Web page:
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Global Market Report - 12 June

Glenn Freeman  |  12 Jun 2019Text size  Decrease  Increase  |  
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Australia

The Australian share market is expected to open slightly higher today, with SPI200 futures up 12 points, or 0.18 per cent at 8am, despite Wall Street finishing flat overnight.

While Australia's benchmark S&P/ASX200 was tipped for a positive start today, Wall Street's Dow Jones Industrial Average, S&P500 and Nasdaq composite were yesterday down 0.05 per cent, 0.03 per cent and 0.01 per cent respectively.

The ASX exceeded an 11-year high on Tuesday, cementing Australia's position as one of the top performing share markets of the year so far. Positive investor sentiment was driven by expectations of further RBA rate cuts and fiscal stimulus, which are expected to be positives for both economic growth and company profits.

The S&P/ASX 200 share market index surged 102 points, or 1.6 per cent, to 6546.3 points.

The Aussie dollar is buying 69.62 US cents, from 69.55 US cents on Tuesday.

Asia

China stocks jumped on Tuesday as Beijing eased financing rules to boost local government spending on public works. Market sentiment was also buoyed by expectations of lower central bank rates globally and some signs of easing trade tensions.

The Shanghai Composite climbed 2.6 per cent to 2,925.72 points – its highest since 29 May, while the blue-chip CSI300 index rallied 3 per cent.

In Hong Kong, the Hang Seng Index rose 0.8 per cent to 27,789.34 points and H-shares climbed 0.9 per cent.

Around the region, MSCI's Asia ex-Japan was up 0.9 per cent; Singapore stocks neared one-month closing highs, up 0.67 per cent; and Malaysian stocks dropped 0.3 per cent led down by financials and utilities.

Europe

European shares gained on Tuesday, as German and Swiss investors returning from a one-day holiday drove prices higher.

Germany's carmakers outperformed, as risk appetite held firm after the United States stepped back from imposing tariffs on Mexico. Shares in BMW, Daimler and Volkswagen AS rose 1.6 per cent collectively, lifting the tariff sensitive sector.

The pan-European STOXX 600 climbed 0.62 per cent on Tuesday, on course for a sixth day of gains in the last seven, with Frankfurt's DAX racing up 1.2 per cent as German investors returned from a one-day holiday.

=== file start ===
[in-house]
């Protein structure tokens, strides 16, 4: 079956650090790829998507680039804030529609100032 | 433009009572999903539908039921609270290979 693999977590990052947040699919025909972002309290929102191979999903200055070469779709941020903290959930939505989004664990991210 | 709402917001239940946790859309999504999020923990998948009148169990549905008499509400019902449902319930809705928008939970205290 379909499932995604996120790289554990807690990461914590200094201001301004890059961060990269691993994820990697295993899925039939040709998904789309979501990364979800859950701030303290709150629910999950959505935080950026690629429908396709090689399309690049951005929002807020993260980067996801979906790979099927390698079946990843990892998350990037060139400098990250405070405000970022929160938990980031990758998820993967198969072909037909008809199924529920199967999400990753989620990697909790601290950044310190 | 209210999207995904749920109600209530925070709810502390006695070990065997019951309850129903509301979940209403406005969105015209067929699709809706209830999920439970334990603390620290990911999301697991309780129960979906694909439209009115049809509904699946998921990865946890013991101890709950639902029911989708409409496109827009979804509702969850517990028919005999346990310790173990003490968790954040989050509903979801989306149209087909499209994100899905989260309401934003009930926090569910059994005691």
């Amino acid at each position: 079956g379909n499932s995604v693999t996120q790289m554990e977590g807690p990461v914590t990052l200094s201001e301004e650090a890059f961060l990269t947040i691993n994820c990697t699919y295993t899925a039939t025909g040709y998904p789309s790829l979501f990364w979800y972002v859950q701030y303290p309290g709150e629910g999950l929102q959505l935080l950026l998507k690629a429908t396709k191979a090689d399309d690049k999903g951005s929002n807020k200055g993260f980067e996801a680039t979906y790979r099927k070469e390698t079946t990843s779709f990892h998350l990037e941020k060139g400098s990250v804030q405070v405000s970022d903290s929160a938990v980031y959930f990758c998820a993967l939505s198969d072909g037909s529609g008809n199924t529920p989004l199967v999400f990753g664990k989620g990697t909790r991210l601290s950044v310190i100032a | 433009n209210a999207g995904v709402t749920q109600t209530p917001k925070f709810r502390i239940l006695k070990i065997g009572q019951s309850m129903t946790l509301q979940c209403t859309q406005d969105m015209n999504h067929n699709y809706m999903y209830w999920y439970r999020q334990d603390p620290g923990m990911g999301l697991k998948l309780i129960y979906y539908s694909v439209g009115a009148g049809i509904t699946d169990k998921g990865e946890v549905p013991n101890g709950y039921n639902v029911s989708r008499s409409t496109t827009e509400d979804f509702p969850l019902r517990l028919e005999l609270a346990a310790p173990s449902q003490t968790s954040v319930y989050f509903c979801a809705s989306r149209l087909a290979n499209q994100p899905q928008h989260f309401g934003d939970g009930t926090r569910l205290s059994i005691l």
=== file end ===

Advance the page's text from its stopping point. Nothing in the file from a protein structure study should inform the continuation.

Madrid’s bank-heavy IBEX was a laggard, after Morgan Stanley lowered its earnings estimates for Spanish banks for 2020 and 2021, factoring in a flatter yield curve as a result of the European Central Bank’s swing toward taking new steps to reduce interest rates.

North America

US stocks ended near flat and the Dow has snapped a six-day winning streak, as investors paused following a run of gains and fresh worries emerged over the US trade war with China.

President Donald Trump said on Tuesday he was holding up a trade deal with China and had no interest in moving ahead, unless Beijing agrees to four or five "major points" which he did not specify.

Separately, Trump said he would impose more tariffs on Chinese imports if there was no progress in talks with Chinese President Xi Jinping at the Group of 20 summit later this month.

Stocks were mostly higher in early trading on Tuesday amid lingering optimism over Trump's decision late on Friday to hold off import tariffs on Mexico.

Investors also may be reluctant to push stocks higher without a fresh catalyst for support, some market commentators said.

Data showed US producer prices increased solidly for a second straight month in May, in line with expectations of economists polled by Reuters pointing to a steady pickup in underlying inflation pressures.

Industrials and utilities indexes led the way lower on Tuesday, with the S&P 500 industrial index falling 0.9 per cent, weighed down by losses in United Technologies and Raytheon.

The Dow Jones Industrial Average fell 14.17 points, or 0.05 per cent, to 26,048.51, the S&P 500 lost 1.01 points, or 0.03 per cent, to 2885.72 and the Nasdaq Composite dropped 0.60 points, or 0.01 per cent, to 7822.57.

Recent optimism over trade tensions and the prospect of an interest rate cut by the Federal Reserve had helped stocks rally in recent sessions. The benchmark S&P 500 is just 2 per cent away from its early May all-time high.

The market is betting the Fed will cut interest rates in July and cut two more times this year as Trump's hard bargaining on trade with Beijing and others could push the economy back into recession.

United Technologies fell 4 per cent and Raytheon shed 5.1 per cent, a day after Trump gave mixed signals on whether he believed the $US121 billion merger between the companies should go forward. On Monday, Raytheon edged higher while United Technologies lost 3.1 per cent.

The S&P utilities index on Tuesday was down 0.7 per cent.

is senior editor for Morningstar Australia

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